Local hand in Sundance: Nevada Union High School grad edits film chosen for festival
January 17, 2014
This year's Sundance Film Festival will include a movie with ties to the Grass Valley area. Curtis Grout, editor of "The Foxy Merkins," is a Grass Valley resident who graduated from Nevada Union High School.
This is his second collaboration with director Madeline Olnek to be shown at Sundance. Their first film, "Codependent Lesbian Space Alien Seeks Same," was screened in 2011.
"What I really enjoy and love about Madeleine's movies is that they're not the traditional gay and lesbian 'coming out' stories that I see a lot of. It just seems like there's only one story that's always being shown," Grout said. "Madeleine takes a different look and makes it hilarious. She tells different stories in that world."
Grout described "The Foxy Merkins" as an oddball buddy comedy between two female prostitutes — but there's more to it than just that.
"It's also more touching than that," he said. "It's about two people coming together, and figuring out what they want."
Louise McFadden, an English teacher at Nevada Union High School's Partnership Academy, said Grout showed an affinity for photography and video production as early as his sophomore year. Going into the film industry might also have been Grout's way of following a family tradition.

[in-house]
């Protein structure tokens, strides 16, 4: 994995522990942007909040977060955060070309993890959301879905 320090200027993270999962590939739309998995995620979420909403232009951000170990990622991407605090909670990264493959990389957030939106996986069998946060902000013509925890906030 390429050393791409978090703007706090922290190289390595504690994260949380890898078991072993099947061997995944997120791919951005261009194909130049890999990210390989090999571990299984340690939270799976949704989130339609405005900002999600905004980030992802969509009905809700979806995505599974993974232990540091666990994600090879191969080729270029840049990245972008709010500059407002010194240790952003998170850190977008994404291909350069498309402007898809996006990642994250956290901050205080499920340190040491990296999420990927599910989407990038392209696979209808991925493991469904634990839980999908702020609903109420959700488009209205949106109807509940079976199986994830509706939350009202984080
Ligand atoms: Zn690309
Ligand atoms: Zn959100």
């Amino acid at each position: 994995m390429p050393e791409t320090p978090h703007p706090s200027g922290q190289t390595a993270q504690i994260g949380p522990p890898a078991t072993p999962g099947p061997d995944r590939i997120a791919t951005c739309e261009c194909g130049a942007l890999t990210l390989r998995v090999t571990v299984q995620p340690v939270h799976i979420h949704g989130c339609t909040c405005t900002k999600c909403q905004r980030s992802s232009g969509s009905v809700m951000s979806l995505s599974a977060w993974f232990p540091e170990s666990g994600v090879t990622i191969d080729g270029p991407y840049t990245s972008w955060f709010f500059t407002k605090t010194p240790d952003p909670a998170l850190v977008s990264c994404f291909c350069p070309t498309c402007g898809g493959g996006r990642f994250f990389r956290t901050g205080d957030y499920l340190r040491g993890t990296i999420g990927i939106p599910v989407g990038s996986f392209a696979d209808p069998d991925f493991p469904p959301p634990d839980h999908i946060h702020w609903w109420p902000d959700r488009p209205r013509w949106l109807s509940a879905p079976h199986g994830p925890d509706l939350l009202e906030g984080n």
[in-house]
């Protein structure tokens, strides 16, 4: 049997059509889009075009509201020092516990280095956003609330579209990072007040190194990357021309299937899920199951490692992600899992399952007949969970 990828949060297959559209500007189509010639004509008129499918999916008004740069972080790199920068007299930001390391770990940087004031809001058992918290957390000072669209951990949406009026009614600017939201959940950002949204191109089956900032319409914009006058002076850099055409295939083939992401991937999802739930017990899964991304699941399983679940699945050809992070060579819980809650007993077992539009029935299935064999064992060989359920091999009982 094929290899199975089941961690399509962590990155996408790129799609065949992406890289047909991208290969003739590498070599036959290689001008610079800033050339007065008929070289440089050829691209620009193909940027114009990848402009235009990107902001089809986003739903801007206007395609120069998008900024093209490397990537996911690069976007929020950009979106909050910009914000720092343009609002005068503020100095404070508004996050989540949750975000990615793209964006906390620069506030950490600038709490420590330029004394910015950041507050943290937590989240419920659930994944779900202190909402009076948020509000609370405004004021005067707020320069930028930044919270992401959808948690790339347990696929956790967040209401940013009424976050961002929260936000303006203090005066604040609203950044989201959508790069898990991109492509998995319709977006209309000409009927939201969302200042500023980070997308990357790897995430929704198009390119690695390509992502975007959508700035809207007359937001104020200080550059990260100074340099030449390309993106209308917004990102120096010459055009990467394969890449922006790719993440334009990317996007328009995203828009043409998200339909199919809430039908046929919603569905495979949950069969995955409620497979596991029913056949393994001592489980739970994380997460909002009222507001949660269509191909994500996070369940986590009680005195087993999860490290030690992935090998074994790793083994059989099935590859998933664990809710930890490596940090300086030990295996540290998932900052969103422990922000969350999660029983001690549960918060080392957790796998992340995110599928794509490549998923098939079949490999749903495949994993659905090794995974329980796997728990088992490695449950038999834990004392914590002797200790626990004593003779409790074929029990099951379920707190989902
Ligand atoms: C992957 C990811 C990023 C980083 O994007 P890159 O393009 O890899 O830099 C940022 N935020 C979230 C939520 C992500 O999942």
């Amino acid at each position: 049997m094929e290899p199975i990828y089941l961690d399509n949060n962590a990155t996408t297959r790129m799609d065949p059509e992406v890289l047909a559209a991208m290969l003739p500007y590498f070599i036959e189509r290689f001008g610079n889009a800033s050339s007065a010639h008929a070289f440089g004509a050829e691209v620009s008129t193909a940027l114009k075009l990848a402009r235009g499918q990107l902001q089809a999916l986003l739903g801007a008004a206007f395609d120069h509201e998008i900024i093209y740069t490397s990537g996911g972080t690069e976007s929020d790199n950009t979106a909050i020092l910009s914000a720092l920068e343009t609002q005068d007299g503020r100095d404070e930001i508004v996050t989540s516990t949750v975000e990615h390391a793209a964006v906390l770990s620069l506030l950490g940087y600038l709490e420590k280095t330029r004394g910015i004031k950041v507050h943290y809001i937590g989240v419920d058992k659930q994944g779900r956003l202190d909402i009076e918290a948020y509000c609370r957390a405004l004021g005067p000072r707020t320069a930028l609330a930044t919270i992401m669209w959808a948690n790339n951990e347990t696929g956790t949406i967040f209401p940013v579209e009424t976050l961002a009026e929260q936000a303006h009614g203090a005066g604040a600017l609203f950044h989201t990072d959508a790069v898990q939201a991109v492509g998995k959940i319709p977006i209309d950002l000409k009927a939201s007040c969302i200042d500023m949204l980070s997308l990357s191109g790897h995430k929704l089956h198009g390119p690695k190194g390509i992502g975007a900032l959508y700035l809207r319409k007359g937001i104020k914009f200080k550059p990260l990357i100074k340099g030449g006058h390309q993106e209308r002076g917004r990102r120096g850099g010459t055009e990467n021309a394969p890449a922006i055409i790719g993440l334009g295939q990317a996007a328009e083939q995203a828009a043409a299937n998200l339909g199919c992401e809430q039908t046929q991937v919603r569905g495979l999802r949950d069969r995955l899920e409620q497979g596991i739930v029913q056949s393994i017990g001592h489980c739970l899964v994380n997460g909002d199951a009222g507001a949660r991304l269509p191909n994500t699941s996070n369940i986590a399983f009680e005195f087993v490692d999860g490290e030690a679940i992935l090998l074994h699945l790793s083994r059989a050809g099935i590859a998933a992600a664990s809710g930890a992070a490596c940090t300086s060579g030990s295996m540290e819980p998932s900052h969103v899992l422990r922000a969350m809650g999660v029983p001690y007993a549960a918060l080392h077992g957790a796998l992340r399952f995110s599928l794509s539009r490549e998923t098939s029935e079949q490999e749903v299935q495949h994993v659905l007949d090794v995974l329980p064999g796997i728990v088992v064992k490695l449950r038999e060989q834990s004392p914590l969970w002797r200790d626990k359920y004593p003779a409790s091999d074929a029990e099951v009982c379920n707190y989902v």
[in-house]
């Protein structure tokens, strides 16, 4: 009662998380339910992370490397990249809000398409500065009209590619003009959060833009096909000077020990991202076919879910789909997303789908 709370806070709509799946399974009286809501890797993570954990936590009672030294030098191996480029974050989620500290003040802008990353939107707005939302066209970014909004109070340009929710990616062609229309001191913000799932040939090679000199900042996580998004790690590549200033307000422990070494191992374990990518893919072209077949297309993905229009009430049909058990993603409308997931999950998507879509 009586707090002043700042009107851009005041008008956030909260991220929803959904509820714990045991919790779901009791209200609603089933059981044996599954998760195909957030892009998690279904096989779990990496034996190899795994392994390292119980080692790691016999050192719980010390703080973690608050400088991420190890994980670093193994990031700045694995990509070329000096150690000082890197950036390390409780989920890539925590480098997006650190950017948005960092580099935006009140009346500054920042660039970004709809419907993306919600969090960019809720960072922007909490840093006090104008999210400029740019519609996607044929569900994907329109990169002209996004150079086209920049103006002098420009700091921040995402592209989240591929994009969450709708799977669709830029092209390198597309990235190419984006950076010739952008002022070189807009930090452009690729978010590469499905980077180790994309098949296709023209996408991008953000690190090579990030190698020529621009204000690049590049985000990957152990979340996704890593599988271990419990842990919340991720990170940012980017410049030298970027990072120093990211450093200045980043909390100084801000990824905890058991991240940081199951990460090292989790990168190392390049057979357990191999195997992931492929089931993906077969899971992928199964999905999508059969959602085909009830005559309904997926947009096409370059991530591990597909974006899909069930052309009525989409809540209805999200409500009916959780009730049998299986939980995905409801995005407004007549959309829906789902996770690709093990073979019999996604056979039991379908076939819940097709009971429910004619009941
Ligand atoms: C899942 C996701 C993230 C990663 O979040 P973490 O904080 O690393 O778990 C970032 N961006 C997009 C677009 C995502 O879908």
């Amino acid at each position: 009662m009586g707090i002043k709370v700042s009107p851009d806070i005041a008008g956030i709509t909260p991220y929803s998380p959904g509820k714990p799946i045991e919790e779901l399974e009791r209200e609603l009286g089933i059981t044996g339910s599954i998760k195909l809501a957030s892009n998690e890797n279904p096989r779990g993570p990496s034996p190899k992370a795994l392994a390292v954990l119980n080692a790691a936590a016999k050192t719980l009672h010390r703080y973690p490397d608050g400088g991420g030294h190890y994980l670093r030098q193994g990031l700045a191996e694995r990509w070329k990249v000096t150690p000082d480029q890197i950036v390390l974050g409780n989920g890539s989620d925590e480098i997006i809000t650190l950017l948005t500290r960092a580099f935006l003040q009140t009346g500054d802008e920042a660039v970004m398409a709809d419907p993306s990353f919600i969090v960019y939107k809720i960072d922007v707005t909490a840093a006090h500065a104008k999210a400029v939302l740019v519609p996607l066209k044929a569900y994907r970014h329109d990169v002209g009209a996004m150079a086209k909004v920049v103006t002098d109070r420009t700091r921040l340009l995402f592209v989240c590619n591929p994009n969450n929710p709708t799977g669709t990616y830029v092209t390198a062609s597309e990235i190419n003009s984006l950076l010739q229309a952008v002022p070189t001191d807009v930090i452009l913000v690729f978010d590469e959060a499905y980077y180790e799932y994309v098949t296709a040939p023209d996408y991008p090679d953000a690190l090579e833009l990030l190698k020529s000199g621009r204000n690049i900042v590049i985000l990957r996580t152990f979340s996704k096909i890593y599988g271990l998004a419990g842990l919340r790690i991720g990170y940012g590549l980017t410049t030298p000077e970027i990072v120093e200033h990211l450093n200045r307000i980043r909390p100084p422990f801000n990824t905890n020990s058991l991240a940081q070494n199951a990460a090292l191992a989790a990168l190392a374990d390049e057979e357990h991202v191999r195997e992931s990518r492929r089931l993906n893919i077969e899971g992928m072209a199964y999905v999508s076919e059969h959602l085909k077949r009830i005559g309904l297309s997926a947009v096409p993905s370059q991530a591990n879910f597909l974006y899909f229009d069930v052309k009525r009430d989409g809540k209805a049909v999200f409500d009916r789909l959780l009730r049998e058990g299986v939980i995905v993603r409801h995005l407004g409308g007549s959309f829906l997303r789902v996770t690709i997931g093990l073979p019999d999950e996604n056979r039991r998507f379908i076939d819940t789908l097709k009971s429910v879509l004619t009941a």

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"My dad and my grandpa were really good storytellers. That got me into it," Grout said. "From there, my love of filmmaking developed. I went to San Francisco State and had a blast learning and talking about film."
He fell into editing by way of circumstance. The cinematography classes were heavily impacted and difficult to enroll in.
Since his graduation in 2006, he's spent the last seven years working as a professional film editor. During that time, he's worked on a variety of projects, including a season of National Geographic's reality TV show "Hard Time."
The thing he loves about his work, Grout said, is that editors are the last stop before you see the finished project on screen. Some people call them the last screenwriter.
"It's not only thinking about how each cut affects the specific scene," he said, "but thinking about how each scene affects the entire movie.
"Editors are constantly looking for bits and moments from the actors. Not everything they say, but we're looking at their breaths — their eyes — making sure the emotion is right for the scene."
Comedy is all about timing, Grout said, adding the editor can make or break that aspect of a film. If he lets too little time pass between jokes, the audience might laugh through the next one. Too much time and an otherwise funny moment could get awkward.
"You've got to have a good feel for it and time out how long the audience is going to laugh," he said.
Grout grew up here, but left home to pursue a higher education. He spent time in San Francisco and New York and moved home in June after more than a decade in two of America's biggest cities.
"It's kind of nice being back with everybody so friendly," he said.
"The Foxy Merkins" will be showing from Monday to Friday in Park City, Utah. For more information about the movie or its crew, go to http://foxymerkins.wordpress.com/. You can find reviews and other content at http://filmguide.sundance.org/film/13939/the_foxy_merkins.
To contact Staff Writer Dave Brooksher, email email@example.com or call 530-477-4230.